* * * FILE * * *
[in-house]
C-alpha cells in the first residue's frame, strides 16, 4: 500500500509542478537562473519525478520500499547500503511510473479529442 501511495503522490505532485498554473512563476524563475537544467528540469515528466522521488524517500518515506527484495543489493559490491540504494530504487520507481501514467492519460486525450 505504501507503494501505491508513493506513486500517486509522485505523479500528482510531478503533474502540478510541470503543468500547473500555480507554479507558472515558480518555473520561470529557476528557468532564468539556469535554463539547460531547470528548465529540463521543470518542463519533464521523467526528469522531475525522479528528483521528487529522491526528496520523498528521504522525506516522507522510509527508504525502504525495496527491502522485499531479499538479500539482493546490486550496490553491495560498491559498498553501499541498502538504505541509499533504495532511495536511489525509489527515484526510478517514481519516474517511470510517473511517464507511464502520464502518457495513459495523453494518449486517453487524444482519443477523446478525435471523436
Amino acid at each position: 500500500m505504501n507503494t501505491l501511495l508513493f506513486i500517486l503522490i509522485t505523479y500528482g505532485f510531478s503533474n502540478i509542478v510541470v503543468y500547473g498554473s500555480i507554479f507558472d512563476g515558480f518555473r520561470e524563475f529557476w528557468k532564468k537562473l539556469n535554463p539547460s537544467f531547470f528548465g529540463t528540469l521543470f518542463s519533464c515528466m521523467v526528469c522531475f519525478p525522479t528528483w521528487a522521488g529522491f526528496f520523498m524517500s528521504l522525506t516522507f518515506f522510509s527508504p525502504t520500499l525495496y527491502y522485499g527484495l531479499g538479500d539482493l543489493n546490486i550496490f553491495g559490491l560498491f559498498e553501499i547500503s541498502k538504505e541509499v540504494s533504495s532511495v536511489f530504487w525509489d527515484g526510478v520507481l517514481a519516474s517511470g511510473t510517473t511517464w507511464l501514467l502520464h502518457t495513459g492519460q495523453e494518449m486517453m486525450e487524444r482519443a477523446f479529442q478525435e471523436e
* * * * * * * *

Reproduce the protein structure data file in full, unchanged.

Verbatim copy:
[in-house]
C-alpha cells in the first residue's frame, strides 16, 4: 500500500509542478537562473519525478520500499547500503511510473479529442 501511495503522490505532485498554473512563476524563475537544467528540469515528466522521488524517500518515506527484495543489493559490491540504494530504487520507481501514467492519460486525450 505504501507503494501505491508513493506513486500517486509522485505523479500528482510531478503533474502540478510541470503543468500547473500555480507554479507558472515558480518555473520561470529557476528557468532564468539556469535554463539547460531547470528548465529540463521543470518542463519533464521523467526528469522531475525522479528528483521528487529522491526528496520523498528521504522525506516522507522510509527508504525502504525495496527491502522485499531479499538479500539482493546490486550496490553491495560498491559498498553501499541498502538504505541509499533504495532511495536511489525509489527515484526510478517514481519516474517511470510517473511517464507511464502520464502518457495513459495523453494518449486517453487524444482519443477523446478525435471523436
Amino acid at each position: 500500500m505504501n507503494t501505491l501511495l508513493f506513486i500517486l503522490i509522485t505523479y500528482g505532485f510531478s503533474n502540478i509542478v510541470v503543468y500547473g498554473s500555480i507554479f507558472d512563476g515558480f518555473r520561470e524563475f529557476w528557468k532564468k537562473l539556469n535554463p539547460s537544467f531547470f528548465g529540463t528540469l521543470f518542463s519533464c515528466m521523467v526528469c522531475f519525478p525522479t528528483w521528487a522521488g529522491f526528496f520523498m524517500s528521504l522525506t516522507f518515506f522510509s527508504p525502504t520500499l525495496y527491502y522485499g527484495l531479499g538479500d539482493l543489493n546490486i550496490f553491495g559490491l560498491f559498498e553501499i547500503s541498502k538504505e541509499v540504494s533504495s532511495v536511489f530504487w525509489d527515484g526510478v520507481l517514481a519516474s517511470g511510473t510517473t511517464w507511464l501514467l502520464h502518457t495513459g492519460q495523453e494518449m486517453m486525450e487524444r482519443a477523446f479529442q478525435e471523436e